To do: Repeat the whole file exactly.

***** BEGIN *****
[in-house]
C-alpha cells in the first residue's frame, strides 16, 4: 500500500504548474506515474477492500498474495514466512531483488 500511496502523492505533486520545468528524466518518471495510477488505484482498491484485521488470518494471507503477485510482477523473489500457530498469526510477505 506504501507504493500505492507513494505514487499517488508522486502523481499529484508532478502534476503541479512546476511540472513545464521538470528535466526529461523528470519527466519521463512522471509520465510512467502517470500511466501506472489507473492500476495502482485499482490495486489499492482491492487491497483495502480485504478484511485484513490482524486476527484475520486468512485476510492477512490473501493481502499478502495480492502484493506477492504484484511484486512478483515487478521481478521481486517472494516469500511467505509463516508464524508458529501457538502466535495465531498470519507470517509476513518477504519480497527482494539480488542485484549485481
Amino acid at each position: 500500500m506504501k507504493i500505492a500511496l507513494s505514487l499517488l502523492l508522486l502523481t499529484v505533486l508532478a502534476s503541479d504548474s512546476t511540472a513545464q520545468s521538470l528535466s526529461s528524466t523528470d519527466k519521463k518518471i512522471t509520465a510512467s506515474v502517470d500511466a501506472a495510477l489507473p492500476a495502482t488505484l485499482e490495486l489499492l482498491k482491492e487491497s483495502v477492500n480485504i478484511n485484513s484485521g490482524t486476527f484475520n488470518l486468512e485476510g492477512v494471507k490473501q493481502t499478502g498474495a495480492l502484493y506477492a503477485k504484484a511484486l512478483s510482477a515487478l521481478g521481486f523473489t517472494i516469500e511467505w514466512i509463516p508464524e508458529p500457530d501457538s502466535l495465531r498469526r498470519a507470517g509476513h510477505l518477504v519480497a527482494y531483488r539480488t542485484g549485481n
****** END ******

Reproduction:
[in-house]
C-alpha cells in the first residue's frame, strides 16, 4: 500500500504548474506515474477492500498474495514466512531483488 500511496502523492505533486520545468528524466518518471495510477488505484482498491484485521488470518494471507503477485510482477523473489500457530498469526510477505 506504501507504493500505492507513494505514487499517488508522486502523481499529484508532478502534476503541479512546476511540472513545464521538470528535466526529461523528470519527466519521463512522471509520465510512467502517470500511466501506472489507473492500476495502482485499482490495486489499492482491492487491497483495502480485504478484511485484513490482524486476527484475520486468512485476510492477512490473501493481502499478502495480492502484493506477492504484484511484486512478483515487478521481478521481486517472494516469500511467505509463516508464524508458529501457538502466535495465531498470519507470517509476513518477504519480497527482494539480488542485484549485481
Amino acid at each position: 500500500m506504501k507504493i500505492a500511496l507513494s505514487l499517488l502523492l508522486l502523481t499529484v505533486l508532478a502534476s503541479d504548474s512546476t511540472a513545464q520545468s521538470l528535466s526529461s528524466t523528470d519527466k519521463k518518471i512522471t509520465a510512467s506515474v502517470d500511466a501506472a495510477l489507473p492500476a495502482t488505484l485499482e490495486l489499492l482498491k482491492e487491497s483495502v477492500n480485504i478484511n485484513s484485521g490482524t486476527f484475520n488470518l486468512e485476510g492477512v494471507k490473501q493481502t499478502g498474495a495480492l502484493y506477492a503477485k504484484a511484486l512478483s510482477a515487478l521481478g521481486f523473489t517472494i516469500e511467505w514466512i509463516p508464524e508458529p500457530d501457538s502466535l495465531r498469526r498470519a507470517g509476513h510477505l518477504v519480497a527482494y531483488r539480488t542485484g549485481n